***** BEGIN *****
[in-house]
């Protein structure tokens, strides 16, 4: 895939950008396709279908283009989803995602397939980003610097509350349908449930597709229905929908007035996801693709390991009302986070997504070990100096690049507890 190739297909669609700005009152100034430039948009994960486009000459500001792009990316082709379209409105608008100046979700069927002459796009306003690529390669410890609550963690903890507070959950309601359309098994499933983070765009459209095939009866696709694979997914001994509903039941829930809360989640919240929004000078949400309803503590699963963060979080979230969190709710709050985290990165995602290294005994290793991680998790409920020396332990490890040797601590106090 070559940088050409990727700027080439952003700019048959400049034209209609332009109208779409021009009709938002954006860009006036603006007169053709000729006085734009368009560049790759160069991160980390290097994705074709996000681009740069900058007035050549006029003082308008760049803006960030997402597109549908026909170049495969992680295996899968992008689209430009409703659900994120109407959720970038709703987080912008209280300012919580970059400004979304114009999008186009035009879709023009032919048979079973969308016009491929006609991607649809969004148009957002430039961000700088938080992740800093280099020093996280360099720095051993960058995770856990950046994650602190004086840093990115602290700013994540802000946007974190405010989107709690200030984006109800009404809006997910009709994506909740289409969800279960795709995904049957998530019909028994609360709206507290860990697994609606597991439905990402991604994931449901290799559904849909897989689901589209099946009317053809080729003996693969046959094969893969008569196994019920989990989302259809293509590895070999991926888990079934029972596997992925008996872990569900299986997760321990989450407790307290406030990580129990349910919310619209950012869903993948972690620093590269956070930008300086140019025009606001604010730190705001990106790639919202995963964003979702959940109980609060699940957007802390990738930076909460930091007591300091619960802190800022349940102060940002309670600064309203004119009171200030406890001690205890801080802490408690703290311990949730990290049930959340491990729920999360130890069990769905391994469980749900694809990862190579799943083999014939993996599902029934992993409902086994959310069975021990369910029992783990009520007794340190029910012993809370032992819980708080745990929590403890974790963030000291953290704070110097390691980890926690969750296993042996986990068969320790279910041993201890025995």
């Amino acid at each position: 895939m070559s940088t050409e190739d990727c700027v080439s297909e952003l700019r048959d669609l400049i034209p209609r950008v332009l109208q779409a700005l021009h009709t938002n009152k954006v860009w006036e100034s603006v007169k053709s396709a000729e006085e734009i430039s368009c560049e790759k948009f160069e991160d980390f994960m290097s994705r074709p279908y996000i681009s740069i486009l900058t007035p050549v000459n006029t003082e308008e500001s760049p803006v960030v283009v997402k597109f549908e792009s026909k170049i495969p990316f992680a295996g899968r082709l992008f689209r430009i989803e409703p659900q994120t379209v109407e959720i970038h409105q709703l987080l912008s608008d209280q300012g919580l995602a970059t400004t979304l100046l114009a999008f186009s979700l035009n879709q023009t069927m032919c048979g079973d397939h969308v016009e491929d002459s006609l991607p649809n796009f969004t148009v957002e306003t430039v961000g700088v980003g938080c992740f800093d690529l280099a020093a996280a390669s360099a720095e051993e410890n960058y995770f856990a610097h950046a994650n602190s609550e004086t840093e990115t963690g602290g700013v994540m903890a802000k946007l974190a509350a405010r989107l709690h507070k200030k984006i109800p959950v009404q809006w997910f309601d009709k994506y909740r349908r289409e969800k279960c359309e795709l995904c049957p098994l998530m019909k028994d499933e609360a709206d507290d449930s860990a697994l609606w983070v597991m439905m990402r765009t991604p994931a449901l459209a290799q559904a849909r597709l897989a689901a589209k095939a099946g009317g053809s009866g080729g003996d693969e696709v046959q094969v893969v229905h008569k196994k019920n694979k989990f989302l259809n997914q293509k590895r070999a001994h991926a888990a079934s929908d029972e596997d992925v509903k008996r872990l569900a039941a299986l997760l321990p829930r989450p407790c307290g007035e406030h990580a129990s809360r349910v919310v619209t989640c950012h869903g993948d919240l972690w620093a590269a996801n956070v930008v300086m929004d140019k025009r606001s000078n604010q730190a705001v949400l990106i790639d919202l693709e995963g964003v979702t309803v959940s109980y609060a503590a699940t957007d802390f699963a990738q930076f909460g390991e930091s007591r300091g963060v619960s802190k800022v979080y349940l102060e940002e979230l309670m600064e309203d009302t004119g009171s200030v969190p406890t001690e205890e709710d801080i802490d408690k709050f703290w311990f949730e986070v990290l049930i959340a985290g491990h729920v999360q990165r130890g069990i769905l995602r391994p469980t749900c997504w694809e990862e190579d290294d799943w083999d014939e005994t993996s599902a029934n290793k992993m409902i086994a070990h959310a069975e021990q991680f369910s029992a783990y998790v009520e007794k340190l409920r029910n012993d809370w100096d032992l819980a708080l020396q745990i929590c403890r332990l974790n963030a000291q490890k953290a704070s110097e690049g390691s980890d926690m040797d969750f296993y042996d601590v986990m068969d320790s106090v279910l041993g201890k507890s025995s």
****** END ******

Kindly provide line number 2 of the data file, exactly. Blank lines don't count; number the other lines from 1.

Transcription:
């Protein structure tokens, strides 16, 4: 895939950008396709279908283009989803995602397939980003610097509350349908449930597709229905929908007035996801693709390991009302986070997504070990100096690049507890 190739297909669609700005009152100034430039948009994960486009000459500001792009990316082709379209409105608008100046979700069927002459796009306003690529390669410890609550963690903890507070959950309601359309098994499933983070765009459209095939009866696709694979997914001994509903039941829930809360989640919240929004000078949400309803503590699963963060979080979230969190709710709050985290990165995602290294005994290793991680998790409920020396332990490890040797601590106090 070559940088050409990727700027080439952003700019048959400049034209209609332009109208779409021009009709938002954006860009006036603006007169053709000729006085734009368009560049790759160069991160980390290097994705074709996000681009740069900058007035050549006029003082308008760049803006960030997402597109549908026909170049495969992680295996899968992008689209430009409703659900994120109407959720970038709703987080912008209280300012919580970059400004979304114009999008186009035009879709023009032919048979079973969308016009491929006609991607649809969004148009957002430039961000700088938080992740800093280099020093996280360099720095051993960058995770856990950046994650602190004086840093990115602290700013994540802000946007974190405010989107709690200030984006109800009404809006997910009709994506909740289409969800279960795709995904049957998530019909028994609360709206507290860990697994609606597991439905990402991604994931449901290799559904849909897989689901589209099946009317053809080729003996693969046959094969893969008569196994019920989990989302259809293509590895070999991926888990079934029972596997992925008996872990569900299986997760321990989450407790307290406030990580129990349910919310619209950012869903993948972690620093590269956070930008300086140019025009606001604010730190705001990106790639919202995963964003979702959940109980609060699940957007802390990738930076909460930091007591300091619960802190800022349940102060940002309670600064309203004119009171200030406890001690205890801080802490408690703290311990949730990290049930959340491990729920999360130890069990769905391994469980749900694809990862190579799943083999014939993996599902029934992993409902086994959310069975021990369910029992783990009520007794340190029910012993809370032992819980708080745990929590403890974790963030000291953290704070110097390691980890926690969750296993042996986990068969320790279910041993201890025995």